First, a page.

Jenny Condon called this season the perfect storm.
The Cal Poly head softball coach has seen a mountain of losses largely confound a rotation filled with freshmen, while the Mustangs’ best player was weighed down by a foot injury.
Even Condon got swept up in the destruction, injuring her foot in an on-field accident, coaching Cal Poly’s final series of the season in a walking boot and going into today’s season finale one victory short of 200 for her Mustangs career.
Cal Poly twice took visiting Pacific to extra innings in Friday’s doubleheader — once erasing a four-run deficit with a seventh-inning rally — but in step with the rest of the season, the Mustangs lost 6-4 in 10 innings and 9-8 in eight.
The Tigers clinched their first Big West title and the conference’s only automatic NCAA postseason berth.
Long out of contention, Cal Poly (10-36, 6-14 Big West) fell to 1-3 on the season in extra-inning games. Pacific (37-16, 16-4 Big West) improved to 7-0 in extra-inning games.
Similar to the Mustangs’ early-season 6-5 eight-inning loss to Arizona State — which currently sits at No. 1 in the country in both polls — Cal Poly proved it could hang with a championship-caliber team, but all that stands to be remembered are outcomes of defeat.
That’s life on the razor’s edge. The big question is whether the Mustangs can fall on the positive side of it next season with a roster that will be largely unchanged.
“I see some really good seasons and some really great players,” said Cal Poly senior Anna Cahn, who’s had an MVP-like season at the plate but struggled in the pitching circle. “Personally, it took me some time to get used to college and not just the softball, but school and life and everything. It’s a learning year or two, and I think that they’re going to be a really great team next year and the year after that.”
Five true freshmen have appeared in at least 39 of Cal Poly’s 46 games so far this season. For them, it was truly a learning experience.
The Mustangs lost seven of their first eight games and only won two of their first 19, 12 of which were against nationally ranked opposition.
“We got hammered with top-14 and top-15 teams,” Condon said, “and our freshmen kind of got shell-shocked and realized, ‘Oh, this is hard.’ I think if we had taken a couple of those early on, it would be a completely different season. But I think that their confidence got the best of them, and they started questioning. We struggled in the circle, we struggled defensively and we struggled at the plate.”
While younger players tried to adapt to a higher level, the Mustangs’ two seniors, Cahn and catcher Stephanie Correia, attempted to lead the team to overall success in their final year.
The duo has combined for 53 RBI (46 percent of the team’s total), and Cahn continued her prolific career at the plate.
Cahn ranks in the top three in six of Cal Poly’s career offensive categories. She shattered the record for career walks, led the conference in walks each of the past two seasons and still tied the single-season school record with 14 home runs this year.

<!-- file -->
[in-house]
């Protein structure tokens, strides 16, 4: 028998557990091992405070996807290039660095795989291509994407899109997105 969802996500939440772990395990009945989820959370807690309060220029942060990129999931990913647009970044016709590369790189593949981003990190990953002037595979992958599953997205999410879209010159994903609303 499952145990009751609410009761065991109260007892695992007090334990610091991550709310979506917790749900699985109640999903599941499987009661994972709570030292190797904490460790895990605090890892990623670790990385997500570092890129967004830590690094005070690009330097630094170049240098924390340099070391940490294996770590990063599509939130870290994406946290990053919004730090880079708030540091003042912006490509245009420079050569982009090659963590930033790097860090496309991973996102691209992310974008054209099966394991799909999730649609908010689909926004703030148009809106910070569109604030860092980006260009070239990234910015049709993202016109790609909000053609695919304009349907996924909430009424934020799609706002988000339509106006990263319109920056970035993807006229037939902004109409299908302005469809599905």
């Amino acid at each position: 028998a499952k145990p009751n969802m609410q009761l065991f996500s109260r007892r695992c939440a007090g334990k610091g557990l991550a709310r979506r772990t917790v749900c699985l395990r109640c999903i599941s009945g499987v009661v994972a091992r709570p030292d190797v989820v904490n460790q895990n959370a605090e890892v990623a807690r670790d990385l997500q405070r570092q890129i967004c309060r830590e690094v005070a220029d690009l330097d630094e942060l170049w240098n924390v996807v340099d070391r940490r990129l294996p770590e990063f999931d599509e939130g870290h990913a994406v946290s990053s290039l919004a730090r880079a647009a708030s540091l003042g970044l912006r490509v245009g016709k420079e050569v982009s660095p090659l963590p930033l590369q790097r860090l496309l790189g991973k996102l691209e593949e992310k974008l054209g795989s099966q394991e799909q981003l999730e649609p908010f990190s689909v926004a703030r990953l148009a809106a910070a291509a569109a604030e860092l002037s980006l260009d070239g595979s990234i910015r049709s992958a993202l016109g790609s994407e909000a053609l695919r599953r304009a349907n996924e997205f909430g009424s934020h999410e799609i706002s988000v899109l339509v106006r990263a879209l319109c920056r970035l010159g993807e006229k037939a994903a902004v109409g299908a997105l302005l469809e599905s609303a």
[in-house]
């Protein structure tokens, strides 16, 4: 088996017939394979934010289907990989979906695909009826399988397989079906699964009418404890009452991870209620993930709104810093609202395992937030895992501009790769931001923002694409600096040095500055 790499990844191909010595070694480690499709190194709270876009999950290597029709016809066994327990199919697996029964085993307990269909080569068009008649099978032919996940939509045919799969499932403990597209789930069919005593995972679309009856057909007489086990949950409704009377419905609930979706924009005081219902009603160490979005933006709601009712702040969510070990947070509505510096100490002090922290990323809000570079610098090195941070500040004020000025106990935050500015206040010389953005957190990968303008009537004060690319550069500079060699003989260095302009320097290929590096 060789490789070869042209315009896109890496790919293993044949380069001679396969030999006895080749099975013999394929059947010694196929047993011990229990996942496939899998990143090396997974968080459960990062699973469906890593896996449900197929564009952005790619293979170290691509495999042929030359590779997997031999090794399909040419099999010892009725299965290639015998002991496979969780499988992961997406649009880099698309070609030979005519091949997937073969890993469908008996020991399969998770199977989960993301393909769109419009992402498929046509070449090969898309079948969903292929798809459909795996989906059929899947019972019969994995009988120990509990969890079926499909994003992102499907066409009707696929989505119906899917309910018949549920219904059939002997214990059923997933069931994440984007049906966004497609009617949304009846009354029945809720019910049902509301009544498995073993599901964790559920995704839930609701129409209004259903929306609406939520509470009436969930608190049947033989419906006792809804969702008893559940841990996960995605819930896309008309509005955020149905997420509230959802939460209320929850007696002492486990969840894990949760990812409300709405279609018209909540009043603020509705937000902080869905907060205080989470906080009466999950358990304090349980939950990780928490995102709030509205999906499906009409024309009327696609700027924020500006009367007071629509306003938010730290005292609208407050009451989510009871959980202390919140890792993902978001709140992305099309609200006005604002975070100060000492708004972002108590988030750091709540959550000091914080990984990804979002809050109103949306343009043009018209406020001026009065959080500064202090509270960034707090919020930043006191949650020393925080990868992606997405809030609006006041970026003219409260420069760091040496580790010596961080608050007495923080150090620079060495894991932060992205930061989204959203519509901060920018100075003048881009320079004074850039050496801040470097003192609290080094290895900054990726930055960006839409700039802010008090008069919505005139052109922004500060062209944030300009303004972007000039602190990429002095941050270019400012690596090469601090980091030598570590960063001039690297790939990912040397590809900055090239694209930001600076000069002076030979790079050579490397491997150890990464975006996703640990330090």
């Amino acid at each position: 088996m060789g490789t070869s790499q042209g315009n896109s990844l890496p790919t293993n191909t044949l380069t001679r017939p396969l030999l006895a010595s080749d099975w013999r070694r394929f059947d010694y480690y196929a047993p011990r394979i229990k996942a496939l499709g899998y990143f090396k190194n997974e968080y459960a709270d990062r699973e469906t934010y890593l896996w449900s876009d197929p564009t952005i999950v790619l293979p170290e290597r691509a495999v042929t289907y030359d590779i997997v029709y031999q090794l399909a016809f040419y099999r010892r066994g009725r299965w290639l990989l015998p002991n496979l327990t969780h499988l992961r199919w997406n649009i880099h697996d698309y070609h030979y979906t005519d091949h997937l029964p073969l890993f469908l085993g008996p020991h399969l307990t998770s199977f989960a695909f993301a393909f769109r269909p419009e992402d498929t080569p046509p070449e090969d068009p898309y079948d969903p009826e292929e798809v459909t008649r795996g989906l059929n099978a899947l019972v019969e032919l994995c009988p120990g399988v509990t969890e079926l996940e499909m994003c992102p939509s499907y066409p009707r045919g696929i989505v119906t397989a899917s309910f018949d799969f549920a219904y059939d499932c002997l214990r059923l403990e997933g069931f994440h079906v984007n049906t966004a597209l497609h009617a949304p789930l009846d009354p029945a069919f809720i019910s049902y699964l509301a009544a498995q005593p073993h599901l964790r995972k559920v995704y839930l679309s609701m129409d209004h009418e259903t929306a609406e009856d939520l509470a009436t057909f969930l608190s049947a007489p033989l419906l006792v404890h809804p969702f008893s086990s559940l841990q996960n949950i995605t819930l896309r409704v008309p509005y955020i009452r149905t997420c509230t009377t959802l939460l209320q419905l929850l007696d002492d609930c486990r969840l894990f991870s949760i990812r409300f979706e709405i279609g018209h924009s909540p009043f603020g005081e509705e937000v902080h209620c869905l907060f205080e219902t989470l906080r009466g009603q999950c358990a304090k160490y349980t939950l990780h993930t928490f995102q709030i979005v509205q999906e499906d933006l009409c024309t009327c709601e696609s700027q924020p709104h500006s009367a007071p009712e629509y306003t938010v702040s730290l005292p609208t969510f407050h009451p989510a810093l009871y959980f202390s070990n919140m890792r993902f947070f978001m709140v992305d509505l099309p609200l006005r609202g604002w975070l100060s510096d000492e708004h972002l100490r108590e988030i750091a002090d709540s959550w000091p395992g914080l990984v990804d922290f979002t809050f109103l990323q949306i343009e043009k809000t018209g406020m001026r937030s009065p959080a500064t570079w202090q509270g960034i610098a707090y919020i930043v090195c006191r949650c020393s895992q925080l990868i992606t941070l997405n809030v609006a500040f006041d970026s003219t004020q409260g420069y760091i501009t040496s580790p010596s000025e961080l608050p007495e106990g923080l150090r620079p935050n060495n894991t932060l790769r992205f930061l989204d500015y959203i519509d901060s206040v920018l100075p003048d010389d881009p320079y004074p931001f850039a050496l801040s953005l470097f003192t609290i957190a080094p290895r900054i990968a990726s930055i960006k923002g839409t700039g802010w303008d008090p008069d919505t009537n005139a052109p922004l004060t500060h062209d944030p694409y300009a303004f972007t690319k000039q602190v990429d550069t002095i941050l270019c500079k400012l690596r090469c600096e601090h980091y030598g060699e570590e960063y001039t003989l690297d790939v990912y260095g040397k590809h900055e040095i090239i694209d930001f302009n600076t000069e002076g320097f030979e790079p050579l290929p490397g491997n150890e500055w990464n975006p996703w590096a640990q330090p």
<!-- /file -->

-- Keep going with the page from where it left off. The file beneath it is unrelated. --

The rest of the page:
“We’ve really struggled in front of her and behind her,” Condon said, “and when you don’t get that protection, every team comes in and says, ‘Don’t let her beat us. Don’t let Cahn beat us.’ It’s a compliment, but it’s also frustrating. She got, what, only a couple good pitches to hit today?”
As a team, the Mustangs are batting just .232, and only Cahn (.318) and junior outfielder Nora Sobczack (.311) are hitting better than .272.
The woes also extend beyond the plate.
Cal Poly has given up 77 more runs this season than it did last year, and the team ERA is nearly three full runs higher than it was when the Mustangs went to an NCAA Regional in 2009 and Cahn was the Big West Pitcher of the Year.
Cahn has been bothered by a right foot injury since the second week of the season. It’s caused the left-hander pain in her plant foot on every pitch since she hurt it.
Cahn has a team-high 4.85 ERA and a career-worst 1-12 record but declined to lean on the injury as an excuse for her down year.
“I’d say to a degree,” Cahn said, “but I also think it’s a team effort. It’s not just me. It’s not just Steph or anybody. It’s just been a really rough year. We have 14 underclassmen, so that’s a big factor as well, just getting experience. There are a lot of different factors in what happened this year.”
A large chunk of the offense leaves with Cahn and Correia, two four-year starters. Junior outfielder Nicole Lund is third on the team with 20 RBI, and Rebecca Patton (11) is the only other player on the team with more than six RBI.
Lund came up with big plays to score the tying runs in the seventh inning of Friday’s first game and the go-ahead runs in the bottom of the sixth in Game 2.
Condon knows that she’ll need other players to develop for Cal Poly to turn things around, something Lund believes is a definite possibility.“I’m excited for next year, because obviously we’re only losing two, that’s how I’m looking at it,” Lund said. “Most of our freshmen did start a lot of the games. That’s really good going into next season.”